Labour minister David Parker has admitted he was concerned about the decision to bar former MPs, like Winston Peters, from parliament grounds.

Five former politicians were reportedly trespassed from the parliamentary precinct for a two-year period after their appearance at the large occupation back in February. The notices have since been withdrawn after legal threats and widespread backlash.

Speaking to Newshub’s AM, Parker said the backtrack by Trevor Mallard was the right move.  “I think lots of MPs contacted Trevor and said, ‘not sure you got this one right’. I was one of them,” Parker said.

“He listened to me and then he changed his mind the next day. He would say he delegated some of those decisions because he didn’t want to make the decision on who was on the list.  But he’s [Mallard] responsible for the list and Winston Peters was on it, he shouldn’t have been and he changed his mind within a day and he was right to do that.”

Why is ‘Fluff Friday’ the biggest trend on NZ Twitter?

Fluff Friday is the number one trend on New Zealand Twitter today, thanks to broadcaster Hilary Barry.

The Seven Sharp host encouraged women to share their Friday outfits in solidarity with My Food Bag founder Nadia Lim, who this week faced offensive comments directed at her my DGL boss Simon Henry.

“I mean let’s face it women of NZ you’re probably dressed as a piece of fluff already without even realising it,” wrote Barry in her tweet.

Lim was labelled “Eurasian fluff” by Henry in an interview with the NBR, prompting widespread condemnation.

Last night, Lim took to Facebook to speak out about Henry’s comments. “I don’t like being the eye of the storm, and was initially shying away from all the reporting on it,” she said. “But it hit me yesterday when I was sitting opposite a young woman of Asian blood, like myself, on the plane and we both smiled at each other.

“Then what came over me was a feeling of sadness when I started thinking about what she might feel when reading or hearing comments like that and how, over time, it could potentially be so damaging to someone’s self confidence and idea of their self-worth.”

Countdown to freeze price of 500 essential items over winter

As the cost of living continues to grow, one New Zealand supermarket chain has moved to try and make shopping more affordable.

Countdown has announced it will freeze the prices on at least 500 essential items across the winter months. That means that even if living costs rise again, the price of items like tinned tomatoes, butter, cheese and flour will remain the same.

The price freeze begins next Monday and will remain in place for the entire winter period.

Countdown’s Steve Mills told RNZ that it was tough for consumers at the moment. “What we’re seeing is shipping rate increases up 640%, fuel costs up 30%, and these all affect pretty much everything we sell,” he said.

“We are working very closely with our suppliers and they are being very proactive about how we can both try and absorb cost, price increases and mitigate those where we can. So we try to pass on the least amount of increase as we possibly can to our customers.”

Some, however, are sceptical whether Countdown’s move is enough. Newshub reporter Michael Morrah labelled it a “PR exercise” while Consumer NZ’s chief executive Jon Duffy said it’s not actually targeting the problem. “This kind of unilateral, kind of gracious, act by Countdown isn’t fixing the underlying problem,” he said. “I do applaud the sentiment behind what Countdown is doing here, but let’s remember they have been under a sustained period of negative public sentiment.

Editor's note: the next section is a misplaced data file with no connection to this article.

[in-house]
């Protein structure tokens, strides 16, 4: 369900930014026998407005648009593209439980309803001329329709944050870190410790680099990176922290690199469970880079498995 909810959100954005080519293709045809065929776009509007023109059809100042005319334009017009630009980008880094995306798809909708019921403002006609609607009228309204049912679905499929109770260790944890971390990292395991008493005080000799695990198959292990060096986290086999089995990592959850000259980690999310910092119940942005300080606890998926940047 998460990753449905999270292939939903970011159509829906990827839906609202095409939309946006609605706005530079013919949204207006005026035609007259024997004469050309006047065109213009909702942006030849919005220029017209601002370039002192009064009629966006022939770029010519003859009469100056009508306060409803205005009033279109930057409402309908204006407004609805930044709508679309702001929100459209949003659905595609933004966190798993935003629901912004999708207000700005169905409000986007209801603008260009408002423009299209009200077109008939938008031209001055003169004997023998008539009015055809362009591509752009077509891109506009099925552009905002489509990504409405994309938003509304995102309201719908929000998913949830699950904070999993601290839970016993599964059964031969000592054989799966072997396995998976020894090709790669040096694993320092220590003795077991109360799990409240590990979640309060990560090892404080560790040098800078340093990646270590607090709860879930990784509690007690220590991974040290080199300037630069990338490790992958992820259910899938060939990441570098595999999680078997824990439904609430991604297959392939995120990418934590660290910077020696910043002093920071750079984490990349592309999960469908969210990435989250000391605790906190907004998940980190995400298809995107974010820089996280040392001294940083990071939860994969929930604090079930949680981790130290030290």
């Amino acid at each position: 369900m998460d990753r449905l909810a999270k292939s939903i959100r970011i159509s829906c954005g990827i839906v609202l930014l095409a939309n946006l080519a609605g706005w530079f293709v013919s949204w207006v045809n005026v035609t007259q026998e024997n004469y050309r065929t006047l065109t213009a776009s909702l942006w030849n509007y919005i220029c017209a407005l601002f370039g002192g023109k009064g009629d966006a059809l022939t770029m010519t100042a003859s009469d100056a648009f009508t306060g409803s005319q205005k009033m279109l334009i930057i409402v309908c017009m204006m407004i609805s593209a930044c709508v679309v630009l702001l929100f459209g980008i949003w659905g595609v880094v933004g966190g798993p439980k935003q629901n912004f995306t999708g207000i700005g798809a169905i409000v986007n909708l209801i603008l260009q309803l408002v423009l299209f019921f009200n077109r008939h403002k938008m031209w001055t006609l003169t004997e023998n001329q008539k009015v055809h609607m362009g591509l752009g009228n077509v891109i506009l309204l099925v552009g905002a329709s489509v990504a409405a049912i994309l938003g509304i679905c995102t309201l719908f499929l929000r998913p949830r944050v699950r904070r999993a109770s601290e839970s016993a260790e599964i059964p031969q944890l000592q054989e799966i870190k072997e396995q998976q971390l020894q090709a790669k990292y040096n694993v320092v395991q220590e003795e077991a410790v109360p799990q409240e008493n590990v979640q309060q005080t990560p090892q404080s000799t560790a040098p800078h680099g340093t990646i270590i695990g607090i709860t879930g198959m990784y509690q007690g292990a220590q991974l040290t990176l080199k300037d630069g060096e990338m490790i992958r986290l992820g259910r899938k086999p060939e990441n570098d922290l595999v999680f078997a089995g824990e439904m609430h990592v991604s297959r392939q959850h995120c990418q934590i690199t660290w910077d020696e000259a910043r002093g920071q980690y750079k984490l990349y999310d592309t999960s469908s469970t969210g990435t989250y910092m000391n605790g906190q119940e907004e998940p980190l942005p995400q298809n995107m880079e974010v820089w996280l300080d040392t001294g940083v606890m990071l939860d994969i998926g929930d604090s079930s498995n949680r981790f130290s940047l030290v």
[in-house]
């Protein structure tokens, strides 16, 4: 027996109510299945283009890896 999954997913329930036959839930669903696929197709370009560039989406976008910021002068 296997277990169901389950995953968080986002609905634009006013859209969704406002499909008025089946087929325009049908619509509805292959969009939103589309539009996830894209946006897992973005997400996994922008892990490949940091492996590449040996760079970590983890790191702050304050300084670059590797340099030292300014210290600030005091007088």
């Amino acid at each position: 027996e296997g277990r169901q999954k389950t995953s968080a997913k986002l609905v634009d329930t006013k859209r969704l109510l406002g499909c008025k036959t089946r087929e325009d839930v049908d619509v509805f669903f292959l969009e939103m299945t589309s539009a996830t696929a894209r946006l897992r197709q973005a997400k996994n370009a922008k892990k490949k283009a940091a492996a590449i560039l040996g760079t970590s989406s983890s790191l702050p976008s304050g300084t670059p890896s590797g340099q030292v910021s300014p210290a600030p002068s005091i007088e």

In Australia, Countdown’s parent company Woolworths has cut prices rather than keeping them static.

It’s not yet known whether competitor chains like New World or PakN’Save will be following suit. The Spinoff has asked Foodstuffs NZ for comment.

M. bovis nearly eradicated

In another pre-budget announcement, the prime minister and biosecurity minister Damien O’Connor (last seen together in Japan with the swaying kiwifruit, who are back in a new Zespri ad), visited a milk testing lab in the Waikato yesterday to announce a $42.9 million investment in biosecurity. They also marked a milestone in the four-year effort to eradicate Mycoplasma bovis, or M. bovis. M. bovis affects cattle and was first discovered here in 2017. As Farmer’s Weekly reports, it has so far cost $220.3 million in compensation claims and required 176,325 cattle to be culled, but there is only one property in New Zealand still infected with it.

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Second KiwiSaver fund blacklists DGL over Nadia Lim comments

The backlash to a CEO’s offensive comments about My Food Bag founder Nadia Lim has continued.

Simplicity has become the second investment company to blacklist DGL, after the latter’s boss Simon Henry labelled Lim “Eurasian fluff” and linked her “cleavage” to My Food Bag’s financial performance.

So far, Henry has not addressed media about the storm surrounding him and his company. Lim, however, has called the comments about her “disappointing” and said she was saddened at the impact it could have on women of colour in business.

In comments to Stuff, Simplicity’s managing director Sam Stubbs said Henry should “make amends” with Lim. Until then, Simplicity customers would be unable to invest in DGL. “If a chief executive says something like that, and you hold their shares you’re endorsing the behaviour,” Stubbs said.

“If you want the privileges of being a public company you also accept the limitations as well, one of them is that the chief executive doesn’t make racist and misogynistic statements.”

Yesterday, Kiwi Wealth – another investment provider – added DGL to its exemption list with CEO Rhiannon McKinnon telling The Spinoff that Henry’s comments were “appalling”.